Oh, you might come up with something on your way home – something that would have really set them back on their ear – but by then it’s too late. Your chance to make an exit with your head high and a That’ll teach ‘em grin on your face has come and gone.

As a public service, I offer a few rejoinders to keep in the back of your mind (or underneath the 2Q09 spreadsheet) when they give you your walking papers. A few  require props, so some preparation is needed. Considering that your time could come tomorrow, it's good to get cracking now!

1) After you get the news, take a short breath, shake your head ironically and mutter, “First, the cancer diagnosis, now this. Man, this is not my day.”     

2) Look relieved, smile and say, “Thank God. I’ve seen that merger coming for months. At least my 401(k)’s safe.” When they look at you quizzically, look genuinely shocked and ask, "You mean you haven't heard?" Make an Oops expression as if you've let the cat out of the bag, then whisper, "You didn't hear it from me."
 
3) Bring in your backpack or briefcase. When they drop the hammer on you, announce, "Before I go, there's been something I've always wanted to do at work." Pop open a beer (preferably after it's been shaken) and take a very long swallow, followed by a a satisfied "Ahhhh" and a good belch. Then ask, "Now where do I sign?"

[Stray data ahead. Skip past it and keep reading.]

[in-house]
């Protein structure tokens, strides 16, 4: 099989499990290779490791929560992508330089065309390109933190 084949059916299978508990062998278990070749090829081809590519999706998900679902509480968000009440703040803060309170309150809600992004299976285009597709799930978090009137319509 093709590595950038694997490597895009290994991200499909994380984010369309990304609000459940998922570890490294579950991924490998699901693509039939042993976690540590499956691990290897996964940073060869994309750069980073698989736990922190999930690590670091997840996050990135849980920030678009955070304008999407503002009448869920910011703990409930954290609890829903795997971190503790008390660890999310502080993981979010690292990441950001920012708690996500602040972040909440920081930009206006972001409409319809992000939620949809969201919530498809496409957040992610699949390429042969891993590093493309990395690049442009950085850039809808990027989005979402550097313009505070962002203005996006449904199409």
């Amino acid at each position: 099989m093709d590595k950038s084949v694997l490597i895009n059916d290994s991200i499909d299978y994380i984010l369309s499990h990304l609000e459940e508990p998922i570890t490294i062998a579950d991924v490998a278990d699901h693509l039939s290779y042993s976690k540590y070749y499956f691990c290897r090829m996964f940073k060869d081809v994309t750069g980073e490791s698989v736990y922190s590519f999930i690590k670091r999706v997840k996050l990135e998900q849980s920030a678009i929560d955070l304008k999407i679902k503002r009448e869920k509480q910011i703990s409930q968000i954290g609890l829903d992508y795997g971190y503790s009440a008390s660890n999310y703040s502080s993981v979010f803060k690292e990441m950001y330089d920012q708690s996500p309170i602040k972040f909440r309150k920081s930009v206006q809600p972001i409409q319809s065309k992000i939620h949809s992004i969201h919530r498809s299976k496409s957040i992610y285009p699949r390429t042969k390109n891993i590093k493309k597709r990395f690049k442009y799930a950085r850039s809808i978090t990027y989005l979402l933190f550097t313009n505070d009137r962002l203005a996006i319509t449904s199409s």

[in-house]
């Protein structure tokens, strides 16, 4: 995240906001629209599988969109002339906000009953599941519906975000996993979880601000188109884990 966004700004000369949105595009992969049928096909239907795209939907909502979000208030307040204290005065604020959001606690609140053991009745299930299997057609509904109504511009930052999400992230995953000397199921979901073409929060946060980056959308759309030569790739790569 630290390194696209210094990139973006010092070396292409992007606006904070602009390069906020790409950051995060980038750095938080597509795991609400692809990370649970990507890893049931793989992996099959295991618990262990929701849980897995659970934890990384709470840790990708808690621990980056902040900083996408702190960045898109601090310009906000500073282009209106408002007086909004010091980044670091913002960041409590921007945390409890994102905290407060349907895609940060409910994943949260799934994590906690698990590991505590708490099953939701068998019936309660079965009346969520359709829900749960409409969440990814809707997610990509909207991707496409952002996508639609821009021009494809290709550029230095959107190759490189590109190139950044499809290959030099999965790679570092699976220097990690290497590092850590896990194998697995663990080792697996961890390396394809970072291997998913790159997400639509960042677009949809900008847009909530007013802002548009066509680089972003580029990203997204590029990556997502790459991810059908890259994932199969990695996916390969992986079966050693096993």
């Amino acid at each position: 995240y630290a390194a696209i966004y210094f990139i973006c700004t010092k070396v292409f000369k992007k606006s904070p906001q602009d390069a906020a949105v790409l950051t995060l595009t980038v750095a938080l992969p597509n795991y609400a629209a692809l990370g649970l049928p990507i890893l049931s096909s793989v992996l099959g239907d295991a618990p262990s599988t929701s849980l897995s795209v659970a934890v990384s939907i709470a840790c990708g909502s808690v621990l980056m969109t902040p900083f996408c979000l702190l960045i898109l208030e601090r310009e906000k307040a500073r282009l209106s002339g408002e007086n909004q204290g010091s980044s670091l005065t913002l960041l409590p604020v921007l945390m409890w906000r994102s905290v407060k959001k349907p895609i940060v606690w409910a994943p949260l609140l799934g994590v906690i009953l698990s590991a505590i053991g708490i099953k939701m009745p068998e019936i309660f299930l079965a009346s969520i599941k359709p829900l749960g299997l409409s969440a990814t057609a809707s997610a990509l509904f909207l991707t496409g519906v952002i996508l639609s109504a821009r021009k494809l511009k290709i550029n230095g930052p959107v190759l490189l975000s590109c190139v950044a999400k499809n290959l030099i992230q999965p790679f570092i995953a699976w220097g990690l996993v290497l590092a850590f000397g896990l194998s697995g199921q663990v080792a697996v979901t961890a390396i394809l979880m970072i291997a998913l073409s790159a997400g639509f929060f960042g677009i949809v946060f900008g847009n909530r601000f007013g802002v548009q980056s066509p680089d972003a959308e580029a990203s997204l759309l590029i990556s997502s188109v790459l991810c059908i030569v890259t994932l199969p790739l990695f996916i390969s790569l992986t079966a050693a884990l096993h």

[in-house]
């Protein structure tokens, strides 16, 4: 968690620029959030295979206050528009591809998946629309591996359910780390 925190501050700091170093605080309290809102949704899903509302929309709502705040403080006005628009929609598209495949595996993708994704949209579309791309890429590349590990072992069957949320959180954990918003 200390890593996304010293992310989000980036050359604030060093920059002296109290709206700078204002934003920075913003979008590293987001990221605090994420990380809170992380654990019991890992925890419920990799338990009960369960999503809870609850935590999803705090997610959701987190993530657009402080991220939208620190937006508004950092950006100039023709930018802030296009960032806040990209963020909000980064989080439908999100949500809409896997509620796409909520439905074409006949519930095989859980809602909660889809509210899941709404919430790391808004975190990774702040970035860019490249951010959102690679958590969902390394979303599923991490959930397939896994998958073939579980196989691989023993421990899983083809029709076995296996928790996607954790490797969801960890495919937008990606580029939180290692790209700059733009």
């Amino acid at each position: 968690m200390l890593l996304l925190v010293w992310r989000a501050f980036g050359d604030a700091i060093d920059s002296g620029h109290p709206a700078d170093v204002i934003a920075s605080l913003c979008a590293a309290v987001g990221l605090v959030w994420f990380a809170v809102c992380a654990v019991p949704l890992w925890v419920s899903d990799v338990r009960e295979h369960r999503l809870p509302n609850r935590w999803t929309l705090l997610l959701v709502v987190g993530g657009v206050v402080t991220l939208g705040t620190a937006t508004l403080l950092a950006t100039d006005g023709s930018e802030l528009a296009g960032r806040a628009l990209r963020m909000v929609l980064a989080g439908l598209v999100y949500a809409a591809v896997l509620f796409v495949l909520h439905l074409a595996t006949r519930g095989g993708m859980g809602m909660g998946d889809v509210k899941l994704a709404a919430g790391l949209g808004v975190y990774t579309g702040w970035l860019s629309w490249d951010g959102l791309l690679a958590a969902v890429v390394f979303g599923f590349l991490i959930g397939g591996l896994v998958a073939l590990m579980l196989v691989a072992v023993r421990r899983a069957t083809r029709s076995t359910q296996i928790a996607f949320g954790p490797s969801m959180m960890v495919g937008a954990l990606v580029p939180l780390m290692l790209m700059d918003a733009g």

4) Whip out a realistic-looking water gun filled with red food dye, point it at your head and pull the trigger. After they finish screaming, laugh and leave the room.

Remember: this is your role model.
5) Don't say a word. Simply stare at your manager as he gives you the news. Do the same to the HR rep. When she asks you if you have any questions, keep staring at her with a blank expression but your eyes expressing a horrible end for her. (Think of Javier Bardem in "No Country for Old Men.") Keep it up for another moment, then get up from the chair, walk to the door... and give her another, brief, terrifying look. Return and do the same just on your way out of the building (if they haven't already called security on you).


6) After you leave HR, enter your manager's office and announce, "I've read my severance contract carefully and didn't see anything that says I can't do this" -- then stick your finger down your throat and vomit on his desk. (They might find a way to cancel your severance anyway, so be sure to have a good lawyer.)

7) When HR asks if you have any questions, ask, "Yes. Who did a complete and utter moron like you have to fuck to get your job?" (My wife really objects to this suggestion, so you know it's a winner.)
 
8) Return to your team and tell them confidentially, "Just a head's up. You can keep your job if you go down on the manager. I didn't think it was worth it, but you do what you have to."

There’s nothing illegal in any of these suggestions. No threats of violence are spoken. As far as I can see, you're in the clear. Besides, what are they gonna do – fire you?